“It’s a thrill to see the results of the hard work of our students. They’ve had both curricular and co-curricular programming to help prepare them for competitions. They have invested a tremendous amount of their own time to polish their research and presentations,” says Wells. “We are proud of them individually and we’re grateful that they have so positively represented the school and the full-time MBA Program.”

Business competitions such as those offered by Adobe and IHC are just a few of the opportunities David Eccles School of Business students are engaged in to develop corporate acumen. The school offers the Utah Entrepreneur Challenge, a business-plan writing contest; Opportunity Quest, a qualifying competition for the Utah Entrepreneur Challenge; techTITANS, a multi-discipline business idea contest; and the Utah Real Estate Challenge, a real estate development plan competition.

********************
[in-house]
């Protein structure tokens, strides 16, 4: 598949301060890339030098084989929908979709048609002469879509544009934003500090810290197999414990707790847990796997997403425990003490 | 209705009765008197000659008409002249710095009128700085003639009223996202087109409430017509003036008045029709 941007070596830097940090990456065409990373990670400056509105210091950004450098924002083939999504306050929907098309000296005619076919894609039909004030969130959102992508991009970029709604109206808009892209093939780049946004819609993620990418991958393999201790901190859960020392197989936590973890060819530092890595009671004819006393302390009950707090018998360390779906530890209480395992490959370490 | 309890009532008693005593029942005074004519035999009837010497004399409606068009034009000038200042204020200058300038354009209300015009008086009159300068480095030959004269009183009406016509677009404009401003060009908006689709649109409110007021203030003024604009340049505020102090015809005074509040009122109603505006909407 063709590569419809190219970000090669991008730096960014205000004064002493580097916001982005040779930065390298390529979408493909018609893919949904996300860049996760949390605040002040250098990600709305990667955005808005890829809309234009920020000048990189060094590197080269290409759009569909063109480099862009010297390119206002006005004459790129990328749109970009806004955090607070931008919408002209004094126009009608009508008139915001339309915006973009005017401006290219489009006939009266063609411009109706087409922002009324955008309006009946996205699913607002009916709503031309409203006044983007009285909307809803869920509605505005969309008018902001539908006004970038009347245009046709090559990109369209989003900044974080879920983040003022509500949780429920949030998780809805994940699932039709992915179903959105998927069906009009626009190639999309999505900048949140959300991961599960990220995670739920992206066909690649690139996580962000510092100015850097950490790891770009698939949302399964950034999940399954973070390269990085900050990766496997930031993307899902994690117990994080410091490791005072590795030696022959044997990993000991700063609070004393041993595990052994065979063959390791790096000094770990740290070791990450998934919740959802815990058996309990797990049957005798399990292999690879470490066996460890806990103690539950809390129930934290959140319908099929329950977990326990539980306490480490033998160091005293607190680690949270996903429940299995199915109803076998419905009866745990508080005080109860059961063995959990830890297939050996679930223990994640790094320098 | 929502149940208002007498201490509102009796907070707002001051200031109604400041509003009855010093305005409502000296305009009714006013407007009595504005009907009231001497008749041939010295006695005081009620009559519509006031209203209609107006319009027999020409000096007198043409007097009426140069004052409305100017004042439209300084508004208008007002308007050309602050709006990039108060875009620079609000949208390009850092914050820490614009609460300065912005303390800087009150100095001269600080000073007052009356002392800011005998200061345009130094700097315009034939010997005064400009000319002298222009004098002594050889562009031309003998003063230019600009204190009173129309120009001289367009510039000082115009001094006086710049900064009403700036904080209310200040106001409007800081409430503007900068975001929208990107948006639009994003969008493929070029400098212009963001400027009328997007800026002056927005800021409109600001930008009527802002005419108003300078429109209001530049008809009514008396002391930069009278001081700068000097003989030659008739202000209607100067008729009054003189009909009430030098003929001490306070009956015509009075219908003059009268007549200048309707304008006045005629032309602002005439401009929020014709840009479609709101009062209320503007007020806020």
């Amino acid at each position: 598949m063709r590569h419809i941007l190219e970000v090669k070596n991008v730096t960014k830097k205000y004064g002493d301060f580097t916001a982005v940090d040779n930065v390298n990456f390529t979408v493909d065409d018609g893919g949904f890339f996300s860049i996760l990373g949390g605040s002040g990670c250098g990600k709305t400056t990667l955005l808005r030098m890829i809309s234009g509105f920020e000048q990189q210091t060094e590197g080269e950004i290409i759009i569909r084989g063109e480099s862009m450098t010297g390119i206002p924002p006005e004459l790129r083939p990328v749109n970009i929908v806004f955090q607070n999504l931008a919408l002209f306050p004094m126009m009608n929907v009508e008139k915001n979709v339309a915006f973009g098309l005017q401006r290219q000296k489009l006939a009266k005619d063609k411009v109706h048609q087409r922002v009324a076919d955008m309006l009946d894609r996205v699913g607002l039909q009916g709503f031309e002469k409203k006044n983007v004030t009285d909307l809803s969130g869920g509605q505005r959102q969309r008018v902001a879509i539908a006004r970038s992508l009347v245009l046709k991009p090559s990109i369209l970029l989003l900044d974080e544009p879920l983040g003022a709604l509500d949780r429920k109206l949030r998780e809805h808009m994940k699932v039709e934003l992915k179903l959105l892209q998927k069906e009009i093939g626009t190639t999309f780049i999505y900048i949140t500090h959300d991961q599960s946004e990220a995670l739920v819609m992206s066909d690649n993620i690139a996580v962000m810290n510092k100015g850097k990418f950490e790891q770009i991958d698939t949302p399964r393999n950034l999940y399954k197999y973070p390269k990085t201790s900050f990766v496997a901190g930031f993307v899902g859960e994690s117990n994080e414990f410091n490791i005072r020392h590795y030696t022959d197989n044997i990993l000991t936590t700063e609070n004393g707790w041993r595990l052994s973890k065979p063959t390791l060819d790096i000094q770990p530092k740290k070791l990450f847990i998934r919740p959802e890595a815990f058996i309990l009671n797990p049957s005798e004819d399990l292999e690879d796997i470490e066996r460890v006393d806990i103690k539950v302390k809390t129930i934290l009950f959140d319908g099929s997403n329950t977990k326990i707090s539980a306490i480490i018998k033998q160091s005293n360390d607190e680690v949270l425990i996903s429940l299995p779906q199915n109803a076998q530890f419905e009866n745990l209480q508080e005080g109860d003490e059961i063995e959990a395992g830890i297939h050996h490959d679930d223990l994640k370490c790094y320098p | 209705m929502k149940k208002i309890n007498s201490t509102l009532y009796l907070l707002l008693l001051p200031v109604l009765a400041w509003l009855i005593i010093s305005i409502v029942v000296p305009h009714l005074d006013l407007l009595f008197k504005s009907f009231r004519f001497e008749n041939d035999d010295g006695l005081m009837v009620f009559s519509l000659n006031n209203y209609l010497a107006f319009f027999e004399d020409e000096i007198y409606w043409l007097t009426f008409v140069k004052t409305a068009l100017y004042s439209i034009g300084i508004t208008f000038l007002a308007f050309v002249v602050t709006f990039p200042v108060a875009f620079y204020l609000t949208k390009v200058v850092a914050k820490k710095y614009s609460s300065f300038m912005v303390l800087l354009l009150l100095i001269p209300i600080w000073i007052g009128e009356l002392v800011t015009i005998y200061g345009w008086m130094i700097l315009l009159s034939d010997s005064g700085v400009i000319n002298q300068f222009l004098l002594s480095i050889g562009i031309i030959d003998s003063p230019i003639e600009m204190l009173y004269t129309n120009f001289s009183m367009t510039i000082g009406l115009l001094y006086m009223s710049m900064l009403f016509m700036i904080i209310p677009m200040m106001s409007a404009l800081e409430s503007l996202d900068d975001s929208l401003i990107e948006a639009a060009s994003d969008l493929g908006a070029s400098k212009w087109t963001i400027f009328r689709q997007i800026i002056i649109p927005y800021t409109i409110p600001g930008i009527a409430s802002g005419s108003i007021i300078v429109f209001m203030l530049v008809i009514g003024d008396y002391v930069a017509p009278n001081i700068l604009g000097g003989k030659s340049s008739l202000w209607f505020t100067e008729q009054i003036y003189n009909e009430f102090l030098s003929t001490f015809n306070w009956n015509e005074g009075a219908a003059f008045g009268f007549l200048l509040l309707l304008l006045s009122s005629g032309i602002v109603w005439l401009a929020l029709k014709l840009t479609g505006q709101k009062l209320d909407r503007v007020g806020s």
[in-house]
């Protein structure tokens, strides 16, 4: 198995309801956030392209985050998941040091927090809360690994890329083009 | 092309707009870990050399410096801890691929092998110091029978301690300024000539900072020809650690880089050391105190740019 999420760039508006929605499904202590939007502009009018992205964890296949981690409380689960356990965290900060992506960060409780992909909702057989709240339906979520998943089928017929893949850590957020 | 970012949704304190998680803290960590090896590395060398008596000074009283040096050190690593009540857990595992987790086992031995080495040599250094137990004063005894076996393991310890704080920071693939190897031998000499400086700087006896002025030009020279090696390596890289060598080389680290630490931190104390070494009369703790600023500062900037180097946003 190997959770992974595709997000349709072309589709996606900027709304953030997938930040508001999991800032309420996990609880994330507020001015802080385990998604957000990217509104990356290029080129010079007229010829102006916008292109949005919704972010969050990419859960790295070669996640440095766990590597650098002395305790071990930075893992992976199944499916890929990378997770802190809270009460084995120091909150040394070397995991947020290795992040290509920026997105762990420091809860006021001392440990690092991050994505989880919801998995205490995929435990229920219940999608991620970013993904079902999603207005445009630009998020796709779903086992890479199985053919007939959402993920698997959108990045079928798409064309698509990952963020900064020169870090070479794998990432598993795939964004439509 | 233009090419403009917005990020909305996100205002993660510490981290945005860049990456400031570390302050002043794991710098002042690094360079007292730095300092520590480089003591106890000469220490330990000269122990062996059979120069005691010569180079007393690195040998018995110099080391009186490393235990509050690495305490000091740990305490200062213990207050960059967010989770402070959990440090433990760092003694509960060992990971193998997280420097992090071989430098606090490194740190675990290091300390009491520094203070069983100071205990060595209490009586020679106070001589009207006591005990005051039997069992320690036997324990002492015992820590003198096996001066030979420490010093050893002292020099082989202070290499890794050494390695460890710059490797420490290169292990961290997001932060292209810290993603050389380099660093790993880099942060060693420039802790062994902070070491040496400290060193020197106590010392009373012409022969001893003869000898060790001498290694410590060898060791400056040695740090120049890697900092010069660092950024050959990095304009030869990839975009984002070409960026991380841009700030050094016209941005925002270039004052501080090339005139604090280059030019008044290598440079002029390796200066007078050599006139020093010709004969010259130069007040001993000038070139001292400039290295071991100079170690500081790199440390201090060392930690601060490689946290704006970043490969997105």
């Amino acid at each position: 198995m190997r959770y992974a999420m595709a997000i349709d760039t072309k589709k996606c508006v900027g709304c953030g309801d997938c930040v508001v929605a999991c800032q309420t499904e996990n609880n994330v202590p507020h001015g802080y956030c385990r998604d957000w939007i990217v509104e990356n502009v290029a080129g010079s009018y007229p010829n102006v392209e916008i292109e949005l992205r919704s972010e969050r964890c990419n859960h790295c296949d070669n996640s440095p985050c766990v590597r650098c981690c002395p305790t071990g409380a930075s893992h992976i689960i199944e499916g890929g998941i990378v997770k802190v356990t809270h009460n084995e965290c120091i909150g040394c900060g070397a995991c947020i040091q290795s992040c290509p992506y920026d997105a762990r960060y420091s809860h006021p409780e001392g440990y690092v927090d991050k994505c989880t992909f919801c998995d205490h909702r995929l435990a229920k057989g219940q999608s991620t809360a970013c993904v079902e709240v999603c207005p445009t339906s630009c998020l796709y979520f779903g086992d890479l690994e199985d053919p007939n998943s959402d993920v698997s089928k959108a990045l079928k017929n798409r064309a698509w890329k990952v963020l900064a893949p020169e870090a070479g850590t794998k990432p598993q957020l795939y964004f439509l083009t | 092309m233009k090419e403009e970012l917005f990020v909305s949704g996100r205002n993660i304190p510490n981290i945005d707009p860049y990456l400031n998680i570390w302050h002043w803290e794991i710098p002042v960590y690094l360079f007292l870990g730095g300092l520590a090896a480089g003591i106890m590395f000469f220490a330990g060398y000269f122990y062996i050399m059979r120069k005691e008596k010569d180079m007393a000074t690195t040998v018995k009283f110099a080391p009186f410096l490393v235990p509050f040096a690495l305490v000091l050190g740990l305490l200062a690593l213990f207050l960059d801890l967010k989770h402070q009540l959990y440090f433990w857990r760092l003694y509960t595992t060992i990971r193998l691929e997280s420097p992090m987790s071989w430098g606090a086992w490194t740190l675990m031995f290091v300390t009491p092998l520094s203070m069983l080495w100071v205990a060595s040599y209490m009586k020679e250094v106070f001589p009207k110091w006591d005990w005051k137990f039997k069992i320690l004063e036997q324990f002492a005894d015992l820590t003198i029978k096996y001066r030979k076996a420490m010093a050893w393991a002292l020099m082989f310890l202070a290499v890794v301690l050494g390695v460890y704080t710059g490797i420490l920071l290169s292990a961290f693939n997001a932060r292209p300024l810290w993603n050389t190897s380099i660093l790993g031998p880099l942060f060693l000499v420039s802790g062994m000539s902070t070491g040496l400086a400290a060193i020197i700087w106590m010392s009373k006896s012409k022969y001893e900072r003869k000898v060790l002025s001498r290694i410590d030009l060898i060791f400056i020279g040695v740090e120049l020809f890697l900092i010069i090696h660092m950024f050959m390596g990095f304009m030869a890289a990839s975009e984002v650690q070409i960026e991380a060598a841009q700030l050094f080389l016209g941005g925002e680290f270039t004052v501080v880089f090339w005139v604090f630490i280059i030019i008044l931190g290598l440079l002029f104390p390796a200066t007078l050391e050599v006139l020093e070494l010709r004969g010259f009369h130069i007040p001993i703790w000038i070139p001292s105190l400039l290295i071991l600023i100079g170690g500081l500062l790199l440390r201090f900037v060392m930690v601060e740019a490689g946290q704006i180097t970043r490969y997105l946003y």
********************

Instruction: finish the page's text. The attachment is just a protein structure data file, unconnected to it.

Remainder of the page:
About the David Eccles School of Business

Founded in 1917 in Salt Lake City, the David Eccles School of Business has programs in entrepreneurship, technology innovation and venture capital management. Emphasizing interdisciplinary education and experiential learning, it launched the country’s largest student-run venture capital fund with $18.3 million (the largest in the U.S.), and is home to the Pierre Lassonde Entrepreneur Center and the Sorenson Center for Discovery and Innovation. Approximately 3,500 students are enrolled in its undergraduate, graduate and executive degree programs as well as joint MBA programs in architecture, law and health administration. For more information, visit www.business.utah.edu.

More Stories By Business Wire